Significant amounts of radiation are being measured in the vicinity of the Fukushima Daichi nuclear power plant in northeastern Japan. The nuclear threat is arising out of the earthquake that struck the region on Friday - measuring 8.3 on the moment magnitude scale and initiating a tsunami that surged into cities and villages along the Japanese coast. The official figures of dead and injured are in the thousands and rising, and the longer term economic impact is likely to be huge in a country that was already struggling under the heaviest debt burden in the industrial world. Japan is in the most earthquake-prone area on earth, known as the "ring of fire". But even Tokyo residents say they have never felt anything as powerful as what they went through on Friday.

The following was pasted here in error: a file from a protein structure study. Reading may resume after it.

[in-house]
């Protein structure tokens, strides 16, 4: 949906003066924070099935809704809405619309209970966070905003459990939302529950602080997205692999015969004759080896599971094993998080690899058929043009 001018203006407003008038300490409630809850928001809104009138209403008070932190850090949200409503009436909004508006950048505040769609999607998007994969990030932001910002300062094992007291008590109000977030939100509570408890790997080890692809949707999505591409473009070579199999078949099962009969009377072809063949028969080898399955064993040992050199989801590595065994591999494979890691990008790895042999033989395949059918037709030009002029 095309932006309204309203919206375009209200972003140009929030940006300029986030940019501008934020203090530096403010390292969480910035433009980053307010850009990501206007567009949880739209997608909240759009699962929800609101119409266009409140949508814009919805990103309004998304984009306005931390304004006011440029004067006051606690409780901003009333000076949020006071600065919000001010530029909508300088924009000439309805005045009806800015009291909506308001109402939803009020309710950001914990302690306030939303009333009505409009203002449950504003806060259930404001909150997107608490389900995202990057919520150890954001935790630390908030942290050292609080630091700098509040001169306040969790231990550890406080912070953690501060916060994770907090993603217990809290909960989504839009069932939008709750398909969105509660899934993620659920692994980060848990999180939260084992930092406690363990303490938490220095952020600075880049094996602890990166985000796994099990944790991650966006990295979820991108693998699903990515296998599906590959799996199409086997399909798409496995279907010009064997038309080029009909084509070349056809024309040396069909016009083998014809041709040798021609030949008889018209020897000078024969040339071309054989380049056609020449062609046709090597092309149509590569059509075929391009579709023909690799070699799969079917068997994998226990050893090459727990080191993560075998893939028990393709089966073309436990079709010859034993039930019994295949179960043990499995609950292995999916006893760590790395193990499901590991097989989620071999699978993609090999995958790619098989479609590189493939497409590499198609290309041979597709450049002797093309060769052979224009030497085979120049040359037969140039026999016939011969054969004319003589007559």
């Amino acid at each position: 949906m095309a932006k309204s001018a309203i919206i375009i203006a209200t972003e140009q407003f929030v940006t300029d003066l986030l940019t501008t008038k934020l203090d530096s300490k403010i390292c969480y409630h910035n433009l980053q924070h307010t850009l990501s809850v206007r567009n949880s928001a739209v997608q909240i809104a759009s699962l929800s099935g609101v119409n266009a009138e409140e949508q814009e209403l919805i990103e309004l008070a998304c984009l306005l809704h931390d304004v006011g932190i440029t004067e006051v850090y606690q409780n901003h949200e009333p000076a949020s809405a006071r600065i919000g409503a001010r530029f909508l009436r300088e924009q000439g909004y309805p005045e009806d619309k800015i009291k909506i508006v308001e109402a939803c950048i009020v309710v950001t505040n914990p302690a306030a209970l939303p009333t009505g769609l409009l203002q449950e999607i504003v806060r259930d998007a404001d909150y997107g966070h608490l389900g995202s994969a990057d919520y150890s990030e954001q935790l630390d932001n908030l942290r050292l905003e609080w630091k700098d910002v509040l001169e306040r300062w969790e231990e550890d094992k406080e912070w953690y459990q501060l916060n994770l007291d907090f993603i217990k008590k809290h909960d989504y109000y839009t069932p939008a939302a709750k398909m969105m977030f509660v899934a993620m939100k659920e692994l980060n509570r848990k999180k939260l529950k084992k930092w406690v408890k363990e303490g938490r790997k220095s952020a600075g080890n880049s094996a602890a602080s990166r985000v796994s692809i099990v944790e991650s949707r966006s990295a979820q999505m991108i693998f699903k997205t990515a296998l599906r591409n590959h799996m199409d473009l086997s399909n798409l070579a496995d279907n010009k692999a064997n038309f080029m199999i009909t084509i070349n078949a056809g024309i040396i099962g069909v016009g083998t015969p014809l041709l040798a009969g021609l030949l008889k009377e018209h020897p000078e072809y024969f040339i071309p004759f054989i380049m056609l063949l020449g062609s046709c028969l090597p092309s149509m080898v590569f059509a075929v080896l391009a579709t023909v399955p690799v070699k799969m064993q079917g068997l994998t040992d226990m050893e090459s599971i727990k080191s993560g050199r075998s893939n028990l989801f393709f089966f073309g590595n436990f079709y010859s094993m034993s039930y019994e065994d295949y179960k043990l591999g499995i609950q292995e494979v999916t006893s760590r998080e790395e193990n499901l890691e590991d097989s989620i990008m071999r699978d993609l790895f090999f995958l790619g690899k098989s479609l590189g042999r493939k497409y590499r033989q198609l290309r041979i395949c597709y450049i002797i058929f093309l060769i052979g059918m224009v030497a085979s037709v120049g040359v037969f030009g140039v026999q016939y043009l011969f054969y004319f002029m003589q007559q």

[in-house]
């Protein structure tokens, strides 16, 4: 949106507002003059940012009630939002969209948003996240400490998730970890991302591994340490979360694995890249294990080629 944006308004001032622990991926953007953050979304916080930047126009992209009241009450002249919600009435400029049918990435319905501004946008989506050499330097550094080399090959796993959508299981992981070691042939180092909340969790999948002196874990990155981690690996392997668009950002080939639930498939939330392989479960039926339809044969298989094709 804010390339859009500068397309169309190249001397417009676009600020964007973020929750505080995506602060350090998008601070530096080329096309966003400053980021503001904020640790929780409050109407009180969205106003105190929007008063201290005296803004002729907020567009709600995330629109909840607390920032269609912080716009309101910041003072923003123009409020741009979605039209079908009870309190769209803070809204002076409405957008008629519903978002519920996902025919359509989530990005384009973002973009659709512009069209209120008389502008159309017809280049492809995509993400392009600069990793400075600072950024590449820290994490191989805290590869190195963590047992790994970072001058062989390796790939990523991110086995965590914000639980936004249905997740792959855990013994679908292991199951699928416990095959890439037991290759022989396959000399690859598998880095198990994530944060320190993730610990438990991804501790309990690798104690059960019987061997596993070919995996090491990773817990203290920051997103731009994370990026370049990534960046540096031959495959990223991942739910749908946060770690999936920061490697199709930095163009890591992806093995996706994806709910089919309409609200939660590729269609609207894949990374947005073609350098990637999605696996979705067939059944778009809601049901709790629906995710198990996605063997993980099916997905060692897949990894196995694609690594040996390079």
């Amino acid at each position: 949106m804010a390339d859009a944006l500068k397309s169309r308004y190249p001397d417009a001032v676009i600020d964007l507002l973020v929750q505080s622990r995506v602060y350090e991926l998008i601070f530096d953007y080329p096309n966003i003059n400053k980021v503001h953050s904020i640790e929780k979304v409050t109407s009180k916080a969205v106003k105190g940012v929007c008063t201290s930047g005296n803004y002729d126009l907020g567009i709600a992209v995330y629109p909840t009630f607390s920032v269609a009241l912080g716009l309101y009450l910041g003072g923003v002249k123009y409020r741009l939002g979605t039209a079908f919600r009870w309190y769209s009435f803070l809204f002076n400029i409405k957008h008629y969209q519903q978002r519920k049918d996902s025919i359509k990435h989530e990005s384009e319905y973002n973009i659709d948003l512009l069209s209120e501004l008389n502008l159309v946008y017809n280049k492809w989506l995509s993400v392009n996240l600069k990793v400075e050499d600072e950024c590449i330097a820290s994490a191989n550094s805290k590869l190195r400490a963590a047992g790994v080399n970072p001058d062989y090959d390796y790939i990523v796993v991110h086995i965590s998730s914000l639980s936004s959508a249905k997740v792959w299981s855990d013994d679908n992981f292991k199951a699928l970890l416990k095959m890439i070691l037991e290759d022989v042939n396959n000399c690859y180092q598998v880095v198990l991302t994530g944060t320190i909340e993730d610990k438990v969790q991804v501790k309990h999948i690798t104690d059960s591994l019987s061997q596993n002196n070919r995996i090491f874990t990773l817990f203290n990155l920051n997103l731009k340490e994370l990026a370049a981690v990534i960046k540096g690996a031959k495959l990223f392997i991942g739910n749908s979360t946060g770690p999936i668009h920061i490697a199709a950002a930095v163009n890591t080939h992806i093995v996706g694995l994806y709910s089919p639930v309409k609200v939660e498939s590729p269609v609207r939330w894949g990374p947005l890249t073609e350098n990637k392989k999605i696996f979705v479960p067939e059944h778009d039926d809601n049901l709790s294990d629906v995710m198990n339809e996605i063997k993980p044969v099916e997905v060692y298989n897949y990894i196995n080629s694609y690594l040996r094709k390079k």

Is the nightmare scenario of nuclear meltdown becoming real? And what can be done to contain the nuclear threat while at the same time dealing with the widespread destruction caused by the country's largest recorded earthquake?
Inside Story, with presenter Mike Hanna, discusses with Seijiro Takeshita, the director of Mizuho International, which is the London-based securities and investment banking arm of Mizhuo Financial Group; Peter Jensen, an associate professor of disaster management at the University of Copenhagen; and Imad Khadduri, a nuclear scientist who has visited a number of Japanese plants including that of Fukushima.
This episode of Inside Story aired from Saturday, March 12, 2011.
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